Indonesia will mount an impressive spectacle of popular choice, in which around 174m voters across 14,000 tropical islands will choose a president and vice-president and 560 parliamentarians. The chances are good that, as in the previous national elections in 2004, polling will be mostly peaceful and that the overwhelming majority of successful candidates will be committed to a pluralistic Indonesia with freedom of both speech and religion. Once again, the world’s most populous Muslim country will demonstrate that there is nothing incompatible between practicing Islam and being democratic.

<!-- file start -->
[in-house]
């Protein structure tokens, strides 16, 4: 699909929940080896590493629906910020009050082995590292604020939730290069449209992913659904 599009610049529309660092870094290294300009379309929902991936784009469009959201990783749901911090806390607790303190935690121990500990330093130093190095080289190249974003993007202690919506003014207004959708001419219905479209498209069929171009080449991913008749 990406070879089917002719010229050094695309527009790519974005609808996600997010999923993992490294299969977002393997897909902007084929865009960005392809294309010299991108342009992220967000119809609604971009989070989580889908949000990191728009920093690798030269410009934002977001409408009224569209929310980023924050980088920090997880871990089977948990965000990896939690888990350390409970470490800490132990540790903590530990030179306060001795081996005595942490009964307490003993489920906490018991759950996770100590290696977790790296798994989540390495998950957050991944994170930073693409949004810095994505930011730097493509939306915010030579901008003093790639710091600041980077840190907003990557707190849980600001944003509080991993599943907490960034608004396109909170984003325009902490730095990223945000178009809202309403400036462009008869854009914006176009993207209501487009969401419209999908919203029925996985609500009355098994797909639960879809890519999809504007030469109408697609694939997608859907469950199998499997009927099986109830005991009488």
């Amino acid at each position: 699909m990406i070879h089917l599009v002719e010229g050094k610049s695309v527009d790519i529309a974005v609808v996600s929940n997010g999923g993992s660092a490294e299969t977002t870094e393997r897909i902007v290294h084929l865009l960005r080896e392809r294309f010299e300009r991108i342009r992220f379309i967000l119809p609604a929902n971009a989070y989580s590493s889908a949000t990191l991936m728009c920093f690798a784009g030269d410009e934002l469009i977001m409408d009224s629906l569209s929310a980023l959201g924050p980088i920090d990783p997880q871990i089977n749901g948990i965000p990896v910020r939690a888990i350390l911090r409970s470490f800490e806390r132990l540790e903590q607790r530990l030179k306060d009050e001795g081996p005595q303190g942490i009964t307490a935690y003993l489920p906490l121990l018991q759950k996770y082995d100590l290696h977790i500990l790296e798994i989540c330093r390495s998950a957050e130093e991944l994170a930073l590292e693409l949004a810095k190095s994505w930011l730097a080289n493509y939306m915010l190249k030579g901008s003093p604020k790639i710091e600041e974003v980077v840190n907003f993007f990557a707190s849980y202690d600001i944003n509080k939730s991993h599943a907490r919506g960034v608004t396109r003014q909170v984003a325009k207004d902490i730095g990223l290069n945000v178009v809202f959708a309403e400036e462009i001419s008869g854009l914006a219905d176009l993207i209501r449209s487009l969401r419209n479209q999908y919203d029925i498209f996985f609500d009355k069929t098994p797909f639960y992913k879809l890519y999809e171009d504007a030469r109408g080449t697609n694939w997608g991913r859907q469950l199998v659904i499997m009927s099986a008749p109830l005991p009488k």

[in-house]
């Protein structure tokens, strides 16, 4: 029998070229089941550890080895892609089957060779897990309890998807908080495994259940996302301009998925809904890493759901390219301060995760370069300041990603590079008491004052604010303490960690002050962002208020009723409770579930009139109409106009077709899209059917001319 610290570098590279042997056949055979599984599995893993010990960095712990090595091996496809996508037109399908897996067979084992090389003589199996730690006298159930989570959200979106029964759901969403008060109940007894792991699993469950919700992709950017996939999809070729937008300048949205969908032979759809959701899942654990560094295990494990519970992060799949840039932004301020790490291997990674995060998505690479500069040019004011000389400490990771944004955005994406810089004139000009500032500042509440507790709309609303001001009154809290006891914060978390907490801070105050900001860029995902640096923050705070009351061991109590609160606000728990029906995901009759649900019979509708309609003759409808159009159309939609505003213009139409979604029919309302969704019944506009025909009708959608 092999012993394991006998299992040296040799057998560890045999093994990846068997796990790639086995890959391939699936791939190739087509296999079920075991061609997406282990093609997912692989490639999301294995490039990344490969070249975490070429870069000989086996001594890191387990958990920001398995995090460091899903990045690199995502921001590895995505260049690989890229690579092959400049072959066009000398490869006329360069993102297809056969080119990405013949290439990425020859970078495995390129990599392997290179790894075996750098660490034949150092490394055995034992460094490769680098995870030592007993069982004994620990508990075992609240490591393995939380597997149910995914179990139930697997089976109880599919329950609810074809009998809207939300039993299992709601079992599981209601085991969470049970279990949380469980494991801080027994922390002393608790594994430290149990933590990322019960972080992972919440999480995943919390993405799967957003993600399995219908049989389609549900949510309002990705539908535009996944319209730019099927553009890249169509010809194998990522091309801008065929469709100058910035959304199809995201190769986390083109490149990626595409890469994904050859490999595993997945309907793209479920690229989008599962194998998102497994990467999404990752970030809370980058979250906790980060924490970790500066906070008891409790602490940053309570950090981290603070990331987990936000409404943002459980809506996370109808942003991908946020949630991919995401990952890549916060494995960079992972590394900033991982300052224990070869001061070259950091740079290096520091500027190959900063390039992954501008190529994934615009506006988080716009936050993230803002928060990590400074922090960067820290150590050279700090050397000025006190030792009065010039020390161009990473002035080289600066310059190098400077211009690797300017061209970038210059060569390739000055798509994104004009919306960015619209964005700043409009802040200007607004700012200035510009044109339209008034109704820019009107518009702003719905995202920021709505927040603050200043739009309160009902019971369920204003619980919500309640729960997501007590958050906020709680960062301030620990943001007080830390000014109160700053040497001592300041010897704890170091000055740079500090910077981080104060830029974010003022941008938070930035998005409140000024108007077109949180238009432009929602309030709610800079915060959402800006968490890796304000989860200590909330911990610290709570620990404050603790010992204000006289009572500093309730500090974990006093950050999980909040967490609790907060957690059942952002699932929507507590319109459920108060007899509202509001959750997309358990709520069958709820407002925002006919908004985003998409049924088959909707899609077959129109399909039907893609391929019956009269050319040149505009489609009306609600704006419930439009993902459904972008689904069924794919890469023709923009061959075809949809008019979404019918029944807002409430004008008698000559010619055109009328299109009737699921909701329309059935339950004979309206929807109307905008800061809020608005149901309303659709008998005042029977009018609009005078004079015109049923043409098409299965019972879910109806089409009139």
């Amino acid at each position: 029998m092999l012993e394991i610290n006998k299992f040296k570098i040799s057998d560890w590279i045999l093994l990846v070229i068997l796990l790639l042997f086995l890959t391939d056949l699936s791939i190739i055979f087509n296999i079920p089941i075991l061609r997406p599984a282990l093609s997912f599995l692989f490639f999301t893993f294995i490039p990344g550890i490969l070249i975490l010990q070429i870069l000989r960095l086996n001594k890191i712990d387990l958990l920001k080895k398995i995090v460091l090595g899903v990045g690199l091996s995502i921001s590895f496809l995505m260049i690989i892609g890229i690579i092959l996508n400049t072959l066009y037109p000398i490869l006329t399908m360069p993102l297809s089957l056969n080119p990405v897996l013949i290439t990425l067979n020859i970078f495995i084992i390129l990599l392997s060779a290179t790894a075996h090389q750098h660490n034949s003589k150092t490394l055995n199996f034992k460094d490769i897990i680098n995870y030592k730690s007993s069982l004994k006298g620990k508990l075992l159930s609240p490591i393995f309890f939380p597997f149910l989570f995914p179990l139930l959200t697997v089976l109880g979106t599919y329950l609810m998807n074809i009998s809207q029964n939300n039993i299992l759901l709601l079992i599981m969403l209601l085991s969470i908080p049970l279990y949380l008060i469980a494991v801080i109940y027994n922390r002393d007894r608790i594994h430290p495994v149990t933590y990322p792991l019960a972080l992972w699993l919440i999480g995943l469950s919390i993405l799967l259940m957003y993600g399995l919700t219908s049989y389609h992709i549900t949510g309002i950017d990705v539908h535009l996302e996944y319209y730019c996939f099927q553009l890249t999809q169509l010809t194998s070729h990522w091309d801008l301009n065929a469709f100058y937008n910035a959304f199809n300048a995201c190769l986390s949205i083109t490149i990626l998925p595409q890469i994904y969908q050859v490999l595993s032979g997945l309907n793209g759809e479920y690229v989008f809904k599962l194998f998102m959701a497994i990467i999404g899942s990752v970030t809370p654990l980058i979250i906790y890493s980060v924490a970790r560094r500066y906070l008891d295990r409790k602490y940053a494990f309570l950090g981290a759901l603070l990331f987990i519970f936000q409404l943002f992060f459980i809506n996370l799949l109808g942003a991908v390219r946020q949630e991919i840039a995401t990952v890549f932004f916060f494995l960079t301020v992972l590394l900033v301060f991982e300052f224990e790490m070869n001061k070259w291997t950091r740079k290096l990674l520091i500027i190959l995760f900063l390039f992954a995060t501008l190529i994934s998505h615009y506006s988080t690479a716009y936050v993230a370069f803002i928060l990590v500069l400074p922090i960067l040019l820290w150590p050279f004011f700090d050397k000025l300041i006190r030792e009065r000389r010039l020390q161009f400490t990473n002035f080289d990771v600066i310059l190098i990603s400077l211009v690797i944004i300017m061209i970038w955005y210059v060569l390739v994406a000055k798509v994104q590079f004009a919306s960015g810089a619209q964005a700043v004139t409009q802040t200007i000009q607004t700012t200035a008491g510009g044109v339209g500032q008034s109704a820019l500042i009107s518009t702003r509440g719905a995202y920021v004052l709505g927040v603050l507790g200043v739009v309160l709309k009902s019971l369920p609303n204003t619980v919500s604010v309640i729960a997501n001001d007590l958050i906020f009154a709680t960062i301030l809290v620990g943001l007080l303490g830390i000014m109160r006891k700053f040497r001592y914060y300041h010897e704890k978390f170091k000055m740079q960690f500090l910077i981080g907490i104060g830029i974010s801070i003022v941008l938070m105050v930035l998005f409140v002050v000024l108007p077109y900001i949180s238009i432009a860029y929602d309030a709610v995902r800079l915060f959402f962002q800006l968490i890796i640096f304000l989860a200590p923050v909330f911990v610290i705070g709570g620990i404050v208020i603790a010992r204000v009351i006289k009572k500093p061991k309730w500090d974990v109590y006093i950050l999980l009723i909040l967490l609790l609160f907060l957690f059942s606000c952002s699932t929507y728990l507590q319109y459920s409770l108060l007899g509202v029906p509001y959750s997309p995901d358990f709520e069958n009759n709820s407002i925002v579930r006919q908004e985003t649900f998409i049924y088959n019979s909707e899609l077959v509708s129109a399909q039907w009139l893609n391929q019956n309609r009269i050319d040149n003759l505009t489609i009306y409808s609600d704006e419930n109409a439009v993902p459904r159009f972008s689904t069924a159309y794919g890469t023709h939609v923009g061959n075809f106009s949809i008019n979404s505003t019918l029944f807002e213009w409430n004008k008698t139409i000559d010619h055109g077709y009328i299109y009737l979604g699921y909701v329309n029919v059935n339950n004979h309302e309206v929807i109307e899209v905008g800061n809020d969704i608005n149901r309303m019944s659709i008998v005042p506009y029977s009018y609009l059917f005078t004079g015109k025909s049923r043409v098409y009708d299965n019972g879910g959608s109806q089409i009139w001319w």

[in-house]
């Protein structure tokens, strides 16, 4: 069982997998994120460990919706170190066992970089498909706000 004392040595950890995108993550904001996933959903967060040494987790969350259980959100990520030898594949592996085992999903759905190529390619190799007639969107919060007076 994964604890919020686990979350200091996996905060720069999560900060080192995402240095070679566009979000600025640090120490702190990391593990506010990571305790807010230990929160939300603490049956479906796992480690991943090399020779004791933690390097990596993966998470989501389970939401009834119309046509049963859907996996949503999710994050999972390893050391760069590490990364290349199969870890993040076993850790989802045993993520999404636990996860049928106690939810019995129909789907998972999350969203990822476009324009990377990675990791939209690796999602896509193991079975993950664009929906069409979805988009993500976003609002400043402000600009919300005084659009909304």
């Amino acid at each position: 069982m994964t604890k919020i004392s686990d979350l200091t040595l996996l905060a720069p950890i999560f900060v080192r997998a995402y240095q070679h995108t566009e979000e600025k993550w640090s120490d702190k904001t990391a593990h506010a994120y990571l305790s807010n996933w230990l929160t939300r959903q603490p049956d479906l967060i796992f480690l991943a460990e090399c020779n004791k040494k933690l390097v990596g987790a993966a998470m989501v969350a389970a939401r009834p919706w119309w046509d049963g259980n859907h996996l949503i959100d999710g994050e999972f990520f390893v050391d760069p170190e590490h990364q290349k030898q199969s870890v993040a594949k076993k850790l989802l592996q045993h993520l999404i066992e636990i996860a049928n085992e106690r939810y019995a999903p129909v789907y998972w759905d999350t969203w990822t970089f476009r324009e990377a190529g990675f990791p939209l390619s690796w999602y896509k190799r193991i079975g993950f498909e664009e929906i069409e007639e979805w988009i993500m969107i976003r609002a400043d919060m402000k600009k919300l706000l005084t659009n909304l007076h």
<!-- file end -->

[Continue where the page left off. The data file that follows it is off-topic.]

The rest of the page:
This achievement will be all the more remarkable considering where Indonesia was just ten years ago: in chaos. After three decades in power, the authoritarian regime of President Suharto had collapsed amid rioting and no one knew what might take its place. Could such a huge, diverse and impoverished archipelago, with hundreds of ethnic groups, possibly hold together, given the weakness and corruption of its national institutions?
Since then the country has consistently surprised on the upside, even if the pace of reform has been ploddingly slow. Indonesia’s shattered finances have been repaired. It has developed a free press. The army’s hands have been prized from the levers of power. And, above all, Indonesia has become a democracy in which the voters can chuck out their government. Freedom House, an American think-tank, now rates Indonesia as the only completely free country in South-East Asia–putting its richer neighbours, Malaysia, Singapore and Thailand, to shame.